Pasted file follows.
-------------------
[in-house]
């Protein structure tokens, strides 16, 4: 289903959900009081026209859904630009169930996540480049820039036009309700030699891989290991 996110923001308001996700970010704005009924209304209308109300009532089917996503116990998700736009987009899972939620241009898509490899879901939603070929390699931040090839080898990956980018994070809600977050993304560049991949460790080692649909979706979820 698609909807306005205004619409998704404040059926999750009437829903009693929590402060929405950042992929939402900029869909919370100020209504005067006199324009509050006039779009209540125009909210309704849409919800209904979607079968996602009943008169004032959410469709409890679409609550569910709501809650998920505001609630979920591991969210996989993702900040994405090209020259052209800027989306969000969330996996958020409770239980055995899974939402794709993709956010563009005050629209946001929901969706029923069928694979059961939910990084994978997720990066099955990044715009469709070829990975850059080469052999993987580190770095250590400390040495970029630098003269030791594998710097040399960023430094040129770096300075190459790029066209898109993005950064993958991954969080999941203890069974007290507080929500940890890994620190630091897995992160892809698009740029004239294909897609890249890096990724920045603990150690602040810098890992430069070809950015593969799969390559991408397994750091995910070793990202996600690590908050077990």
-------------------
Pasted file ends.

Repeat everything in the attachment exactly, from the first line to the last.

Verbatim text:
[in-house]
């Protein structure tokens, strides 16, 4: 289903959900009081026209859904630009169930996540480049820039036009309700030699891989290991 996110923001308001996700970010704005009924209304209308109300009532089917996503116990998700736009987009899972939620241009898509490899879901939603070929390699931040090839080898990956980018994070809600977050993304560049991949460790080692649909979706979820 698609909807306005205004619409998704404040059926999750009437829903009693929590402060929405950042992929939402900029869909919370100020209504005067006199324009509050006039779009209540125009909210309704849409919800209904979607079968996602009943008169004032959410469709409890679409609550569910709501809650998920505001609630979920591991969210996989993702900040994405090209020259052209800027989306969000969330996996958020409770239980055995899974939402794709993709956010563009005050629209946001929901969706029923069928694979059961939910990084994978997720990066099955990044715009469709070829990975850059080469052999993987580190770095250590400390040495970029630098003269030791594998710097040399960023430094040129770096300075190459790029066209898109993005950064993958991954969080999941203890069974007290507080929500940890890994620190630091897995992160892809698009740029004239294909897609890249890096990724920045603990150690602040810098890992430069070809950015593969799969390559991408397994750091995910070793990202996600690590908050077990």